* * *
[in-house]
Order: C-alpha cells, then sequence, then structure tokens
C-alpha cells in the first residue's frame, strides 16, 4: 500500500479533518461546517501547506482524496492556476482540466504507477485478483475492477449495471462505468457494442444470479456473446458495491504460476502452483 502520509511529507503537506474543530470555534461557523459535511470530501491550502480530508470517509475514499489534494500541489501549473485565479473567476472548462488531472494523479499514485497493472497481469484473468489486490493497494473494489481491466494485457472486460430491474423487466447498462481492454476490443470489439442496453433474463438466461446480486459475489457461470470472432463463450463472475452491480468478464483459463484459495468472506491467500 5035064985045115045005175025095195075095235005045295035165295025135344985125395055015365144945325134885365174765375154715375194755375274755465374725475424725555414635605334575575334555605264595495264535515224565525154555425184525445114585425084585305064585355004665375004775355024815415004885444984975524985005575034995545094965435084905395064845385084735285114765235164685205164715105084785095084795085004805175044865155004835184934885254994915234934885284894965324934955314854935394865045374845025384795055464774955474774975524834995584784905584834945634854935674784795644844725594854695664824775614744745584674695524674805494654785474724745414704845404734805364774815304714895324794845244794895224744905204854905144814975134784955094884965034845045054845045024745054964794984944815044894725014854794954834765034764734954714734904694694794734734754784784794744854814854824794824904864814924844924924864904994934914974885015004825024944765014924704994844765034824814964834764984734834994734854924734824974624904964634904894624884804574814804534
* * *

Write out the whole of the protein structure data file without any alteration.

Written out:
[in-house]
Order: C-alpha cells, then sequence, then structure tokens
C-alpha cells in the first residue's frame, strides 16, 4: 500500500479533518461546517501547506482524496492556476482540466504507477485478483475492477449495471462505468457494442444470479456473446458495491504460476502452483 502520509511529507503537506474543530470555534461557523459535511470530501491550502480530508470517509475514499489534494500541489501549473485565479473567476472548462488531472494523479499514485497493472497481469484473468489486490493497494473494489481491466494485457472486460430491474423487466447498462481492454476490443470489439442496453433474463438466461446480486459475489457461470470472432463463450463472475452491480468478464483459463484459495468472506491467500 5035064985045115045005175025095195075095235005045295035165295025135344985125395055015365144945325134885365174765375154715375194755375274755465374725475424725555414635605334575575334555605264595495264535515224565525154555425184525445114585425084585305064585355004665375004775355024815415004885444984975524985005575034995545094965435084905395064845385084735285114765235164685205164715105084785095084795085004805175044865155004835184934885254994915234934885284894965324934955314854935394865045374845025384795055464774955474774975524834995584784905584834945634854935674784795644844725594854695664824775614744745584674695524674805494654785474724745414704845404734805364774815304714895324794845244794895224744905204854905144814975134784955094884965034845045054845045024745054964794984944815044894725014854794954834765034764734954714734904694694794734734754784784794744854814854824794824904864814924844924924864904994934914974885015004825024944765014924704994844765034824814964834764984734834994734854924734824974624904964634904894624884804574814804534